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to both creditors and card holders at the time the Truth-in-Lending was first enforced.

There have been other instances, such as the airlines. I have reviewed a substantial number of airline credit forms. There was a flat negligence in drafting the Truth-in-Lending disclosures there. A small amount of recovery will result in a lack of class actions filed, or a large amount of recovery will result in a lack of certification of class actions necessary to serve as a deterrent.

Our feeling—and I would also appreciate the opportunity to comment on the more innovative suggestions that may be presented to this commitee--is that at the very least that this limitation, and we will insist on the 1-percent provision as well as the dollar limitation, be accompanied by a provision in S. 914 that the court shall not disallow a class action simply because of the substantial amounts of potential liability.

If S. 914 does impose some limitations, it also should provide that the amount in controversy should not be the grounds for denying certification of class action.

Senator PROXMIRE. Thank you very much, Mr. Silbergeld.

Let me take the last point you made first. As I understand it, the purpose of the class action suit is not to reward or enrich the consumers as much as it is to provide a meaningful, effective penalty so that you can get compliance, and even though the award to the consumer might be small, the fact is that all you need is one consumer and an attorney, and of course, he gets a piece of the action, in order to have what could be an effective system of enforcement that would buttress and supplement the FTC.

Mr. SILBERGELD. That is right. That is the purpose and we like that scheme and have in other legislation testified in favor of self-enforcement by consumers who are customer's rather than

Senator PROXMIRE. It is 50,000 or 1 percent of net worth. Doesn't that seem like a sufficient penalty to induce compliance?

Mr. SILBERGELD. That depends how large the class is. As the last witness pointed out, in one case that would have resulted in a recovery of 1 cent per member of the class.

Senator PROXMIRE. This could be a penalty that would vary from $50 to, in the case of the Bank of America, $10 billion.

Mr. SILBERGELD. This results in a Hobson's choice to consumers. You will not find in many cases consumers who are willing to sue at actual expense to themselves for a recovery of 1 cent of $1. The result is that you will not have any class actions. There are two problems.

Senator PROXMIRE. Presumably, consumers would rarely do it anyway for a $10 or $50 amount—even $50 is not much compensation.

What you have is the initiating force that would be the attorney, and the attorney, of course, bringing suit under these circumstances can bring suit up to $2 million and would have a real incentive for going ahead.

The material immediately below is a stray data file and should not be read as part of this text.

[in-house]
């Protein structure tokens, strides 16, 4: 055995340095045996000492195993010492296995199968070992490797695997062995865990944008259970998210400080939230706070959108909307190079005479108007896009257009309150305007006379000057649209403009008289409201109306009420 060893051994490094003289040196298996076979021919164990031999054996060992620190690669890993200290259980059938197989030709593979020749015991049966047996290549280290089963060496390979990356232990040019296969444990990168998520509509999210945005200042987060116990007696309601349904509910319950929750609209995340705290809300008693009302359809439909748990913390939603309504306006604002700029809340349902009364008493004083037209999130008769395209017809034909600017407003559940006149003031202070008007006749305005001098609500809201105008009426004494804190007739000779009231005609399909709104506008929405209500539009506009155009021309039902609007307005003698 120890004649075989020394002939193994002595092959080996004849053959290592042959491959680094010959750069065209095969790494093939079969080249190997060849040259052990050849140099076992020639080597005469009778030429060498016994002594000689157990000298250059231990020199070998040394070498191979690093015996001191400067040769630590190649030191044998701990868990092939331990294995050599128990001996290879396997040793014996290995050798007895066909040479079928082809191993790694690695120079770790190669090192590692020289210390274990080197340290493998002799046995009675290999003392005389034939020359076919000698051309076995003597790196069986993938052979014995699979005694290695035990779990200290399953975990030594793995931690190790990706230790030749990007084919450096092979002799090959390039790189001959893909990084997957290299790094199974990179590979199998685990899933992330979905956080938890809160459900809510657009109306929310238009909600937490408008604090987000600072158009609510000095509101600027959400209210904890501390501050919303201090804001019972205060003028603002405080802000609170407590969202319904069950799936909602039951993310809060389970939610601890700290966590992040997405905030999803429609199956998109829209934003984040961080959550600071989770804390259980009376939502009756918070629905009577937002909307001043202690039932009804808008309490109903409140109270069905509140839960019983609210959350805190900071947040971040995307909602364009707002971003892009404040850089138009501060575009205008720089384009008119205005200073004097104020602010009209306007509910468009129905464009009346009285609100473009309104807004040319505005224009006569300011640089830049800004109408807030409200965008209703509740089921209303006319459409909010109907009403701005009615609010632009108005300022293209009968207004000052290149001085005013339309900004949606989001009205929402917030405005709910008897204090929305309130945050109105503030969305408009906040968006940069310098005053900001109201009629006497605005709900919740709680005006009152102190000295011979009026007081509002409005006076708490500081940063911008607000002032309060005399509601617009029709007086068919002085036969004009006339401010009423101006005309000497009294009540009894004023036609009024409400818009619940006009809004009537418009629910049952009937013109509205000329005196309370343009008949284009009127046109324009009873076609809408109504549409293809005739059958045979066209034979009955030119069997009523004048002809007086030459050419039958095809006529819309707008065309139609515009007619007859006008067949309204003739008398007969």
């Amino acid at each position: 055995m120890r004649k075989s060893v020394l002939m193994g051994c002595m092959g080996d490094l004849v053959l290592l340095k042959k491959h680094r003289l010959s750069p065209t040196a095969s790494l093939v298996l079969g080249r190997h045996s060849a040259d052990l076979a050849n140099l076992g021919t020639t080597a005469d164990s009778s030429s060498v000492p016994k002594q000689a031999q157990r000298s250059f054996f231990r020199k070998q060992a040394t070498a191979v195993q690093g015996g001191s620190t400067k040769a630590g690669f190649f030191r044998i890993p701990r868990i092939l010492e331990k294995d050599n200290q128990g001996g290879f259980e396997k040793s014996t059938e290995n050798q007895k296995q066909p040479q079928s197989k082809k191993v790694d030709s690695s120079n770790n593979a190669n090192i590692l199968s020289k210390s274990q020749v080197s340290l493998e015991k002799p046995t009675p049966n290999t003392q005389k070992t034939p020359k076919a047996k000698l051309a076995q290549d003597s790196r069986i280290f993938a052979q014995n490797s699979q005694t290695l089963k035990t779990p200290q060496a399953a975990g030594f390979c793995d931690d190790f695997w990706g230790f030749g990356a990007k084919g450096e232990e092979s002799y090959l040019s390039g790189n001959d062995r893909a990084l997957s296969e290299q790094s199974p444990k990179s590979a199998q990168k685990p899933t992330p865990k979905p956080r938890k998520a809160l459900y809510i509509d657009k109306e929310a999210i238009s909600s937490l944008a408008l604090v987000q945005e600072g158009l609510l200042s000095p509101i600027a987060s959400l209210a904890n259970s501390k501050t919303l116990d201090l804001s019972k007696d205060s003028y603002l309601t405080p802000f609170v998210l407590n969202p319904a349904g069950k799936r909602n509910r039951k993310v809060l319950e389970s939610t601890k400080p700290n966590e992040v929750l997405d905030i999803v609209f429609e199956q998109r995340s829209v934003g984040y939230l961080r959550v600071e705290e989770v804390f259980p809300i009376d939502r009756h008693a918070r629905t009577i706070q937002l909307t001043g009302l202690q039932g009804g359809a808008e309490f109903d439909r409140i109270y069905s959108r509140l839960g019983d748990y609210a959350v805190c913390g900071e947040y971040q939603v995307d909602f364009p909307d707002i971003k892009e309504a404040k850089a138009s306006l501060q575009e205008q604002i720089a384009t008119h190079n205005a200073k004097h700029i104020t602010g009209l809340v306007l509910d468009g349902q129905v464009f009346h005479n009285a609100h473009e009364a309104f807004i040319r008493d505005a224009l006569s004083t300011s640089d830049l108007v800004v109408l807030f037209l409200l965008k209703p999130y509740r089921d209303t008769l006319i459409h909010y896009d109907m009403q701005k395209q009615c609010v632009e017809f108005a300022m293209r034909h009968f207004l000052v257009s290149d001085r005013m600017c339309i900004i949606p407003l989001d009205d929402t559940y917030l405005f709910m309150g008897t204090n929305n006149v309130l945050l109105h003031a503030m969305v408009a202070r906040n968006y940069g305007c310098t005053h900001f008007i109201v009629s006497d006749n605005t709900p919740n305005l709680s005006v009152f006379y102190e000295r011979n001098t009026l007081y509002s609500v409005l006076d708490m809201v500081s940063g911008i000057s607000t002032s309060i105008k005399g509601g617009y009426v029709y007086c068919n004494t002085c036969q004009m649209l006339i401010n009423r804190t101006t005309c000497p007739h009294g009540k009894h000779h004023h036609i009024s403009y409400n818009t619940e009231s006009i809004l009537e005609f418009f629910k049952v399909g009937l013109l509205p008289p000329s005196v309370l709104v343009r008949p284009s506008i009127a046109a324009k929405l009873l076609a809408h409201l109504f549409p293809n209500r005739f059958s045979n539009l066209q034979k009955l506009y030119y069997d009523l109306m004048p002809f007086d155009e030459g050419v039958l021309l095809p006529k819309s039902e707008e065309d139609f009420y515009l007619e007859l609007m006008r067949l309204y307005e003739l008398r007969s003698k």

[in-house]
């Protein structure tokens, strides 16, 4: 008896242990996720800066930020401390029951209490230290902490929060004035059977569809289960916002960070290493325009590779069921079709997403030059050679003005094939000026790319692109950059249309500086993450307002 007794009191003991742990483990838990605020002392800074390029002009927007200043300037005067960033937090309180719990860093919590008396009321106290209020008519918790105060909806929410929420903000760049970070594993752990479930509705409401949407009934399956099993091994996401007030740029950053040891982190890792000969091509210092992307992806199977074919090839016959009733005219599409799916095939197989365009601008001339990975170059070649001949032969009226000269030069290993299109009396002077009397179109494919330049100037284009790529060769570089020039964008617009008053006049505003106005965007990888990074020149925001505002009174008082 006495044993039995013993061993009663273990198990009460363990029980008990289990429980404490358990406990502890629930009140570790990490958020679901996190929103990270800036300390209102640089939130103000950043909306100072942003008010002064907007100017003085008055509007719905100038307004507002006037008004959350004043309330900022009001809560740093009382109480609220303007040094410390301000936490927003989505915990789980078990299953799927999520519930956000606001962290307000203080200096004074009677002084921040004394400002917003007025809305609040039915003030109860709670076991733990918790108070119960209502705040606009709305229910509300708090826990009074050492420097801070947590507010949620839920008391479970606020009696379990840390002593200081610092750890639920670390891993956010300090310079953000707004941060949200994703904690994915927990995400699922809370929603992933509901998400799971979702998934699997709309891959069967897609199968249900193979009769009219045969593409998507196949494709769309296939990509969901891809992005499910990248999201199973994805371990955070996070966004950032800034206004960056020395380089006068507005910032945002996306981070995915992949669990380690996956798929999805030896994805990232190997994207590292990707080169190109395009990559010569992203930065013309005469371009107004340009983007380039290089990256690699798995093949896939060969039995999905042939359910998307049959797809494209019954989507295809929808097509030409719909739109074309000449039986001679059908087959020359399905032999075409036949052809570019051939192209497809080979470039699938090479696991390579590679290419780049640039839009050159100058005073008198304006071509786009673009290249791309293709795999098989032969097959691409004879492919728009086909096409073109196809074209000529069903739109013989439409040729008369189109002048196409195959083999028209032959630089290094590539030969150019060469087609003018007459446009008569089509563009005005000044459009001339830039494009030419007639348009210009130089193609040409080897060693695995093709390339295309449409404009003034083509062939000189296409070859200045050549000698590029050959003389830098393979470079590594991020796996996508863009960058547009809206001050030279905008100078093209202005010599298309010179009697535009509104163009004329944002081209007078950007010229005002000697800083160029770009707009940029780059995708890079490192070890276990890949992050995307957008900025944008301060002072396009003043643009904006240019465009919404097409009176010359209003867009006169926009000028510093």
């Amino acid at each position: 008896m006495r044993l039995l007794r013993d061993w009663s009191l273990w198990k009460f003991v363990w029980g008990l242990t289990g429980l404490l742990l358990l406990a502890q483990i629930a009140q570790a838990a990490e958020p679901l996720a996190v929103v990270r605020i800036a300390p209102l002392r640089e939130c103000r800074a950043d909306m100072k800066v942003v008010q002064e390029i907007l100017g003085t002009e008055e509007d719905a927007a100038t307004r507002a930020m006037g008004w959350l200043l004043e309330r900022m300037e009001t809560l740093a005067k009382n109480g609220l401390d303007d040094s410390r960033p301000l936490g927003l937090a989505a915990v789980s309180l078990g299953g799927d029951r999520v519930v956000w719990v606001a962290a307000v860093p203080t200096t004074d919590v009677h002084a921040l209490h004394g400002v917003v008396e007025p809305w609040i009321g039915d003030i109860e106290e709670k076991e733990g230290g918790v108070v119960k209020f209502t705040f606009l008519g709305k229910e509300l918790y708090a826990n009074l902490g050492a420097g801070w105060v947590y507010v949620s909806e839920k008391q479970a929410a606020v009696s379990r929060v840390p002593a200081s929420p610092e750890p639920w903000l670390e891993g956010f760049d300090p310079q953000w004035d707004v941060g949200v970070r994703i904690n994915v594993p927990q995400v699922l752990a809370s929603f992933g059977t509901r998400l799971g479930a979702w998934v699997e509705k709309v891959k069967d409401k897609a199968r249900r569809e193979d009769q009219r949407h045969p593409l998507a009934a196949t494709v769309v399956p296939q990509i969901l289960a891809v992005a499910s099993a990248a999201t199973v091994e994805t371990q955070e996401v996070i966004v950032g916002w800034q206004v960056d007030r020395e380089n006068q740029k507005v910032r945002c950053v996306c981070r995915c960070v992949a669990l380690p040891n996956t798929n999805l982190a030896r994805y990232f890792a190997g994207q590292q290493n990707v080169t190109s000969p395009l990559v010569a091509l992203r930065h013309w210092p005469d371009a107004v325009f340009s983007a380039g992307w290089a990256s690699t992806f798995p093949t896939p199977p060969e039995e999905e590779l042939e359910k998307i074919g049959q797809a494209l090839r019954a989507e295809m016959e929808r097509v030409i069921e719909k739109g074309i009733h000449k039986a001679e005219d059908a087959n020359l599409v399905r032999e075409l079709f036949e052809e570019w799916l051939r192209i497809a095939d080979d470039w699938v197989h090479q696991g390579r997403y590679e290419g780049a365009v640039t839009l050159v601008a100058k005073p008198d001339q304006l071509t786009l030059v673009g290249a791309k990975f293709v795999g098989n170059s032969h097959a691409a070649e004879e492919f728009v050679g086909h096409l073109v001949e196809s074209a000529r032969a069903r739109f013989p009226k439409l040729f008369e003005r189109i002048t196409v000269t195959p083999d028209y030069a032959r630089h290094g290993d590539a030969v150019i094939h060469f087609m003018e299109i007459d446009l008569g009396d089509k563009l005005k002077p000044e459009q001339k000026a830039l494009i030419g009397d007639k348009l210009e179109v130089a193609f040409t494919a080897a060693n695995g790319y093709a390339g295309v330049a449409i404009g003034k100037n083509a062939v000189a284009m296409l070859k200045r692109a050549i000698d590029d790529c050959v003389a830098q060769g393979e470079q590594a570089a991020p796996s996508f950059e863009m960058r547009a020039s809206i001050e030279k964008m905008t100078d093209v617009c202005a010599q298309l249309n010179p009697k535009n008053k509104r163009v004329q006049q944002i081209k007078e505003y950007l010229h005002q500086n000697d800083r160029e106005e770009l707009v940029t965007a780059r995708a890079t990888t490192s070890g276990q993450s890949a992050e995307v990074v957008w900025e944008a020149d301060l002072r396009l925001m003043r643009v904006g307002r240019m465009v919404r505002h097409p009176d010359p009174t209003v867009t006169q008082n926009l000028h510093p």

Mr. SILBERGELD. There are problems with that. The District of Columbia Circuit Court has recently ruled that a lawyer who serves as attorney in the case cannot bring a class action under the truth-inlending provision with himself as one of the members of the class. So, in effect

Senator PROXMIRE. That is true; he has to have an independent plaintiff.

Mr. SILBERGELD. That is right, and since he cannot be the client as well, he may be engaging in barratry in the suit. He is made a secondclass citizen, because he cannot be a plaintiff even though his rights have been violated under the Truth-in-Lending Act.

If nobody comes to him, under the canons of professional ethics, he is not supposed to go out and look for clients if he is to generate a fee in that case.

Senator PROXMIRE. You gave examples of billing, and in some cases the sales slips appear to have been falsified. Does this suggest to you that merchants are deliberately turning in false sales slips and collecting on them on the assumption that the consumer will not look at the bill?

Mr. SILBERGELD. That is the impression I have from looking at correspondence we received from a substantial number of subscribers to "Consumer Reports," and I would be pleased to provide some of that correspondence either for the record or for the committee's files as soon as I clear it with the people who corresponded. Some of them have also sent it to other public officials, and I could forward those promptly.

That is clearly our impression. The consumer states that, "That is not my signature." In one letter, the consumer pointed out the differences in handwriting between the signature on the tissue that he retained and the handwriting that appeared on the carbon that was submitted with the bill.

Senator PROXMIRE. Then you also had the difference in the number.

Mr. SILBERGELD. That is right. The serial number in one case was three serial numbers higher than the serial number on the tissue. In many cases, these tend to become quite amusing. People are billed in gasoline sales for a number of gallons that their automobiles won't hold. Dodge Dart, 20.8 gallons, for instance.

Apparently, what happens in many of these is that it is most easy to forge a number; a three is made to be an eight, for instance. On some of them, it is just a change in the amount.

Senator PROXMIRE. I used to have a car that had a 16-gallon tank, and three different times my charge was run up on the gas pump as more than 17 gallons, and in one place 18 gallons. That was a case of a crooked pump.

Mr. SILBERGELD. According to the details, a few of those might be, but some of them obviously are not. The ones in which the numbers have been changed might be a crooked pump. The ones in which the serial number on the carbon is three numbers higher are not.

Senator PROXMIRE. Fair credibility provides the consumer with a remedy if they examine their bill. Can you think of any way that these consumers who do not examine their bills closely can be protected against fraudulent charges by the merchant?